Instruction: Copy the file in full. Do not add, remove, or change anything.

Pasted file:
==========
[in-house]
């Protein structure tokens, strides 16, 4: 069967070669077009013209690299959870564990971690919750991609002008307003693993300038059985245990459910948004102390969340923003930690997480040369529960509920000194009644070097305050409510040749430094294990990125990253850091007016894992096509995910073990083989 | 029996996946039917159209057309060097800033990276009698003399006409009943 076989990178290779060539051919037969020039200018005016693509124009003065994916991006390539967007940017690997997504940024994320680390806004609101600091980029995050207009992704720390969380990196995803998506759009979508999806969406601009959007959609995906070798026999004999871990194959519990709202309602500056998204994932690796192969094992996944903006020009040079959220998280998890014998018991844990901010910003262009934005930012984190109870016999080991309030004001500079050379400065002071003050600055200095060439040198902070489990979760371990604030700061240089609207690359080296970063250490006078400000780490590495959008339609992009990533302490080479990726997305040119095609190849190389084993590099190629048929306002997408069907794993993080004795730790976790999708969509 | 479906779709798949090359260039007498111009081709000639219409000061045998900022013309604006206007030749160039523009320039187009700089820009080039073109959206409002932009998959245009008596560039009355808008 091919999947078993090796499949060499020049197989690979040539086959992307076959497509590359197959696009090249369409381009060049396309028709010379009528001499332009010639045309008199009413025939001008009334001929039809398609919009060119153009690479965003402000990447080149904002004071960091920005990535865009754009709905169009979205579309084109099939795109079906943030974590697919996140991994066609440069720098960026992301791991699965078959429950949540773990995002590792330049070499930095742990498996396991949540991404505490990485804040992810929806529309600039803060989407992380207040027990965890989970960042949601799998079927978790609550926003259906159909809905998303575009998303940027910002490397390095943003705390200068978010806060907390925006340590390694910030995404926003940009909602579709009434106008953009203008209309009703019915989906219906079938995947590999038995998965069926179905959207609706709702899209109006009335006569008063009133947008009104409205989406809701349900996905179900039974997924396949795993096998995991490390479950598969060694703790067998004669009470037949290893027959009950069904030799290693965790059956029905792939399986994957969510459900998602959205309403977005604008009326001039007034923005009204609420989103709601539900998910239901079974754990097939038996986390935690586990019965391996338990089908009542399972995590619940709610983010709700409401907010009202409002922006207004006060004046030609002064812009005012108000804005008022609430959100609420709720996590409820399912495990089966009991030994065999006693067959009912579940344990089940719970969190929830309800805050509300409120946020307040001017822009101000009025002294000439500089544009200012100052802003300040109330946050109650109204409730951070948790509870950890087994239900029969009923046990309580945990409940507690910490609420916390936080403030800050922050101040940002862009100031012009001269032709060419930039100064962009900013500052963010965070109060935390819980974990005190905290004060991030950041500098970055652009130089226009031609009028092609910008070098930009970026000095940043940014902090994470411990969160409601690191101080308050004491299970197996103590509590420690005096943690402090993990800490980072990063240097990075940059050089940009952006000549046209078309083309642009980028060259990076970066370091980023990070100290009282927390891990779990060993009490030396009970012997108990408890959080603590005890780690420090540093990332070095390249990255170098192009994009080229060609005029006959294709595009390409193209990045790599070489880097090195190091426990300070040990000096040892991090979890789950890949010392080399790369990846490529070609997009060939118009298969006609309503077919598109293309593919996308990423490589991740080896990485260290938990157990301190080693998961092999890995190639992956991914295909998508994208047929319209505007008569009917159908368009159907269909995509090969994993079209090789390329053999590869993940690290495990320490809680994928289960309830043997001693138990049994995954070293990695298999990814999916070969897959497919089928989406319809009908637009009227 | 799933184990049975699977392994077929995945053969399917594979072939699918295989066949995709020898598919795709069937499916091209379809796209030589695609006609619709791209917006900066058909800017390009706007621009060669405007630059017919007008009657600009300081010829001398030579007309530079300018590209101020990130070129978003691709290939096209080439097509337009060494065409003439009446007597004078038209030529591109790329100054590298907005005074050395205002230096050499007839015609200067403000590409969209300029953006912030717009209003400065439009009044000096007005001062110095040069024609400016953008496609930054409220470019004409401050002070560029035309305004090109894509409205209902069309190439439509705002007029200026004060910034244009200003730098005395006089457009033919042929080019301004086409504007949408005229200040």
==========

[in-house]
């Protein structure tokens, strides 16, 4: 069967070669077009013209690299959870564990971690919750991609002008307003693993300038059985245990459910948004102390969340923003930690997480040369529960509920000194009644070097305050409510040749430094294990990125990253850091007016894992096509995910073990083989 | 029996996946039917159209057309060097800033990276009698003399006409009943 076989990178290779060539051919037969020039200018005016693509124009003065994916991006390539967007940017690997997504940024994320680390806004609101600091980029995050207009992704720390969380990196995803998506759009979508999806969406601009959007959609995906070798026999004999871990194959519990709202309602500056998204994932690796192969094992996944903006020009040079959220998280998890014998018991844990901010910003262009934005930012984190109870016999080991309030004001500079050379400065002071003050600055200095060439040198902070489990979760371990604030700061240089609207690359080296970063250490006078400000780490590495959008339609992009990533302490080479990726997305040119095609190849190389084993590099190629048929306002997408069907794993993080004795730790976790999708969509 | 479906779709798949090359260039007498111009081709000639219409000061045998900022013309604006206007030749160039523009320039187009700089820009080039073109959206409002932009998959245009008596560039009355808008 091919999947078993090796499949060499020049197989690979040539086959992307076959497509590359197959696009090249369409381009060049396309028709010379009528001499332009010639045309008199009413025939001008009334001929039809398609919009060119153009690479965003402000990447080149904002004071960091920005990535865009754009709905169009979205579309084109099939795109079906943030974590697919996140991994066609440069720098960026992301791991699965078959429950949540773990995002590792330049070499930095742990498996396991949540991404505490990485804040992810929806529309600039803060989407992380207040027990965890989970960042949601799998079927978790609550926003259906159909809905998303575009998303940027910002490397390095943003705390200068978010806060907390925006340590390694910030995404926003940009909602579709009434106008953009203008209309009703019915989906219906079938995947590999038995998965069926179905959207609706709702899209109006009335006569008063009133947008009104409205989406809701349900996905179900039974997924396949795993096998995991490390479950598969060694703790067998004669009470037949290893027959009950069904030799290693965790059956029905792939399986994957969510459900998602959205309403977005604008009326001039007034923005009204609420989103709601539900998910239901079974754990097939038996986390935690586990019965391996338990089908009542399972995590619940709610983010709700409401907010009202409002922006207004006060004046030609002064812009005012108000804005008022609430959100609420709720996590409820399912495990089966009991030994065999006693067959009912579940344990089940719970969190929830309800805050509300409120946020307040001017822009101000009025002294000439500089544009200012100052802003300040109330946050109650109204409730951070948790509870950890087994239900029969009923046990309580945990409940507690910490609420916390936080403030800050922050101040940002862009100031012009001269032709060419930039100064962009900013500052963010965070109060935390819980974990005190905290004060991030950041500098970055652009130089226009031609009028092609910008070098930009970026000095940043940014902090994470411990969160409601690191101080308050004491299970197996103590509590420690005096943690402090993990800490980072990063240097990075940059050089940009952006000549046209078309083309642009980028060259990076970066370091980023990070100290009282927390891990779990060993009490030396009970012997108990408890959080603590005890780690420090540093990332070095390249990255170098192009994009080229060609005029006959294709595009390409193209990045790599070489880097090195190091426990300070040990000096040892991090979890789950890949010392080399790369990846490529070609997009060939118009298969006609309503077919598109293309593919996308990423490589991740080896990485260290938990157990301190080693998961092999890995190639992956991914295909998508994208047929319209505007008569009917159908368009159907269909995509090969994993079209090789390329053999590869993940690290495990320490809680994928289960309830043997001693138990049994995954070293990695298999990814999916070969897959497919089928989406319809009908637009009227 | 799933184990049975699977392994077929995945053969399917594979072939699918295989066949995709020898598919795709069937499916091209379809796209030589695609006609619709791209917006900066058909800017390009706007621009060669405007630059017919007008009657600009300081010829001398030579007309530079300018590209101020990130070129978003691709290939096209080439097509337009060494065409003439009446007597004078038209030529591109790329100054590298907005005074050395205002230096050499007839015609200067403000590409969209300029953006912030717009209003400065439009009044000096007005001062110095040069024609400016953008496609930054409220470019004409401050002070560029035309305004090109894509409205209902069309190439439509705002007029200026004060910034244009200003730098005395006089457009033919042929080019301004086409504007949408005229200040």